On July 9, 2018, the Federal Drug Administration (FDA) held a public forum focusing on the patient’s perspective on drug development for chronic pain. The FDA invited members of the public, including the Foundation for Peripheral Neuropathy’s (FPN) President, Lou Mazawey, to attend to give their perspectives on living with chronic pain and treatment approaches currently available to patients with chronic pain. Mr. Mazawey, as a patient with peripheral neuropathy, was able to share his viewpoints as well as represent FPN in this important discussion.
The Foundation for Peripheral Neuropathy (FPN) surveyed its members on their experience with chronic pain and its treatment. FPN will submit the survey results to the FDA as a follow up to the public meeting. The results of our survey generally mirror the issues and concerns raised by the 1000 patients in attendance either in person or virtually for the FDA forum. We present our summary of the key points below.
Is Chronic Pain a Problem in the US?
According to the FDA, chronic pain affects approximately 100 million adults in the US. Chronic pain greatly contributes to national rates of morbidity, mortality and disability. It has a major impact on the livelihoods and well-being of those affected. The economic cost of chronic pain is estimated to be $560-$635 billion a year. The FDA confirmed that the medical needs of patients with chronic pain are largely unmet, representing a large health concern in the US. One of the major types of chronic pain included in these statistics is neuropathic pain, such as peripheral neuropathy.
Symptoms and Daily Impacts of Chronic Pain that Matter Most to Patients
Chronic pain can manifest itself through a number of symptoms and vary in severity. Of those attending the forum, 74% described their pain as always being present but with intensity that changes over time. Patients indicated that, with medication, they often accept moderate pain levels rather than complete pain elimination. Patients in our survey also said that even with medication their pain was in the moderate to significant pain levels.
Nonetheless, chronic pain has a significant impact on the quality of life for patients overall. In our survey, respondents agreed that chronic pain has had an impact on their day-to-day lives. Many patients find their mobility impacted. They also find that chronic pain affects their overall feeling of well-being. Other impacts described by patients during the meeting included an impact on relationships, the ability to care for oneself and family, and stigma or embarrassment related to chronic pain.
Many patients raised the issue of fatigue as a wide-spread but little recognized impact of chronic pain. Fatigue could be caused by disrupted sleep or the sheer energy it takes to battle chronic pain on a daily basis. One patient described battling chronic pain as a full-time job. Another describe chronic pain as ‘stealing’ her life. These comments, sadly, drew applause from the audience at large.
Current Approaches to Treatment of Chronic Pain
Both the patients at the forum and the respondents of FPN’s survey have tried a wide range of medicinal and non-medicinal therapies to address their pain. According to our survey, 45% of patients took gabapentin and found it somewhat or very effective relative to other treatments. Other popular treatments include lidocaine and other nonprescription creams. In terms of non-medicinal treatments, patients in our survey found diet and exercise to be by far the most utilized and most effective of all treatments.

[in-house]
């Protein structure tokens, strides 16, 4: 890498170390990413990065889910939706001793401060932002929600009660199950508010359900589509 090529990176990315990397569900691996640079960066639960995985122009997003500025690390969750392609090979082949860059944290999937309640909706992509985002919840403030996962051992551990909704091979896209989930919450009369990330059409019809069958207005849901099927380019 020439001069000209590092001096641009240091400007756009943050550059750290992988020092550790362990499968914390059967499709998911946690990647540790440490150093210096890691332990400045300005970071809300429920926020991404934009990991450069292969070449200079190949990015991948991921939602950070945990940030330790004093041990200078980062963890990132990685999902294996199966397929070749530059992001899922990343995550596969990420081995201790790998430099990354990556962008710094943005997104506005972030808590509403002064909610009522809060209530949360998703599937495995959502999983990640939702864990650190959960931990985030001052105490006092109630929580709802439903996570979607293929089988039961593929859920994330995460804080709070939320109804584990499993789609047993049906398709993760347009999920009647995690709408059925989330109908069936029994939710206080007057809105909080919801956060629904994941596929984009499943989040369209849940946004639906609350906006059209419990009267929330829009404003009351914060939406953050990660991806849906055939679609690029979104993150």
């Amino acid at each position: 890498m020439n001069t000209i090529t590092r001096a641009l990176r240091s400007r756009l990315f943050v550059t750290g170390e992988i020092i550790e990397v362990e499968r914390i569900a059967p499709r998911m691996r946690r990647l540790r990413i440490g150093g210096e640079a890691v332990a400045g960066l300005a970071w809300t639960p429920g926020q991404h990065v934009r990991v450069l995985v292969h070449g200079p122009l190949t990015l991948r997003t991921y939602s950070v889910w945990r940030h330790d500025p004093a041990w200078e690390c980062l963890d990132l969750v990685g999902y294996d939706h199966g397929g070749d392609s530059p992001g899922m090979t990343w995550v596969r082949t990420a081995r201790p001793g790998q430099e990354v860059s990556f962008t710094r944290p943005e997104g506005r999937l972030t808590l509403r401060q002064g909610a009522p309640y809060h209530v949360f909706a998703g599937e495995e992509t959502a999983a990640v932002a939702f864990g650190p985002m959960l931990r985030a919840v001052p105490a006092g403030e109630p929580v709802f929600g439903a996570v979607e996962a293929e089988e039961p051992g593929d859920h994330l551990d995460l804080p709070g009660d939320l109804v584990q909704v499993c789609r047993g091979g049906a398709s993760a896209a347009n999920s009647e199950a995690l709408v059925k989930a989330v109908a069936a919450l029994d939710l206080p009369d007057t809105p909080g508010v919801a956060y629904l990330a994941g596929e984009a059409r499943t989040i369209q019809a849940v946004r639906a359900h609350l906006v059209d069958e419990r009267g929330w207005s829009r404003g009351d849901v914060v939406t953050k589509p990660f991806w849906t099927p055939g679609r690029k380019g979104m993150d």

Nonetheless, our survey indicated that these treatments were only moderately effective in managing pain. It was fairly universally agreed that no one treatment completely managed the chronic pain of patients. In our survey, in some cases, patients chose to give up taking certain medications due to the side-effects being worse than the benefit of the pain relief.
Patient Concerns about Treatment Options
A major concern among the participants of the forum and our survey respondents was the cost of treatments. For those with insurance, the cost of treatments was less of an issue. However, not all insurance plans cover physical therapy or many other potentially useful treatments. For patients who are not able to work full time or do not have insurance, the cost of treatments are often prohibitive. Patients are not able to access the best treatments available due to this cost.
Many patients were concerned about being able to continue to get prescriptions for certain treatments. They were also concerned about the added scrutiny that doctors are under in writing these prescriptions.
In summary, there was a consensus that much more needs to be done to ensure safer, more effective and more affordable treatments for chronic pain. The FDA took note of all comments during the session. The FDA encouraged all patients to submit comments through the public docket on their website. The public docket will be open through September 10, 2018.
For More Information
A recording, transcripts and slides from the July 9 FDA Patient-Focused Drug Development Meeting on Chronic Pain can be found on the FDA website. This is one of a series of meetings on the subject including a 2016 meeting focused on neuropathic pain.
More information on available treatment options for chronic pain and other symptoms related to peripheral neuropathy can be found on the Foundation for Peripheral Neuropathy website.